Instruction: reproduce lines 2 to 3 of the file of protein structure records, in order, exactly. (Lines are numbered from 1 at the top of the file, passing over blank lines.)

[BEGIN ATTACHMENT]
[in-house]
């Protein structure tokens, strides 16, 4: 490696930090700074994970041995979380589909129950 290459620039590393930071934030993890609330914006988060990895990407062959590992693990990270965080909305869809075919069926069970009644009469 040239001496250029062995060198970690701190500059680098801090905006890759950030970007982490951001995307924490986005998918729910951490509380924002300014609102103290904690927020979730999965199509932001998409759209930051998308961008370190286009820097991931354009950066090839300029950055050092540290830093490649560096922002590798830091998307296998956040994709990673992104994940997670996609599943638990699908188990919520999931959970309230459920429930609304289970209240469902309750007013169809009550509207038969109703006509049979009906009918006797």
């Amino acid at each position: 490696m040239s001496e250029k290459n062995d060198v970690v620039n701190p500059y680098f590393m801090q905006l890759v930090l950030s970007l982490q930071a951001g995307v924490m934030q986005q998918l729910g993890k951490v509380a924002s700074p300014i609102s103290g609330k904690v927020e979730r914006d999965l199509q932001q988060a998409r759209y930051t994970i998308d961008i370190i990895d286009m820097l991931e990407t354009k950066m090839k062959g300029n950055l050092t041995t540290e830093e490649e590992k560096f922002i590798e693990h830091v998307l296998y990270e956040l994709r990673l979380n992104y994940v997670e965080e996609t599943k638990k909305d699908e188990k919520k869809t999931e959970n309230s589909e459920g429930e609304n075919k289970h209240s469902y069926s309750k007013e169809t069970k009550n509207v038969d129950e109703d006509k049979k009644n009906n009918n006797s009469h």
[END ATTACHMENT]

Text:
């Protein structure tokens, strides 16, 4: 490696930090700074994970041995979380589909129950 290459620039590393930071934030993890609330914006988060990895990407062959590992693990990270965080909305869809075919069926069970009644009469 040239001496250029062995060198970690701190500059680098801090905006890759950030970007982490951001995307924490986005998918729910951490509380924002300014609102103290904690927020979730999965199509932001998409759209930051998308961008370190286009820097991931354009950066090839300029950055050092540290830093490649560096922002590798830091998307296998956040994709990673992104994940997670996609599943638990699908188990919520999931959970309230459920429930609304289970209240469902309750007013169809009550509207038969109703006509049979009906009918006797």
């Amino acid at each position: 490696m040239s001496e250029k290459n062995d060198v970690v620039n701190p500059y680098f590393m801090q905006l890759v930090l950030s970007l982490q930071a951001g995307v924490m934030q986005q998918l729910g993890k951490v509380a924002s700074p300014i609102s103290g609330k904690v927020e979730r914006d999965l199509q932001q988060a998409r759209y930051t994970i998308d961008i370190i990895d286009m820097l991931e990407t354009k950066m090839k062959g300029n950055l050092t041995t540290e830093e490649e590992k560096f922002i590798e693990h830091v998307l296998y990270e956040l994709r990673l979380n992104y994940v997670e965080e996609t599943k638990k909305d699908e188990k919520k869809t999931e959970n309230s589909e459920g429930e609304n075919k289970h209240s469902y069926s309750k007013e169809t069970k009550n509207v038969d129950e109703d006509k049979k009644n009906n009918n006797s009469h």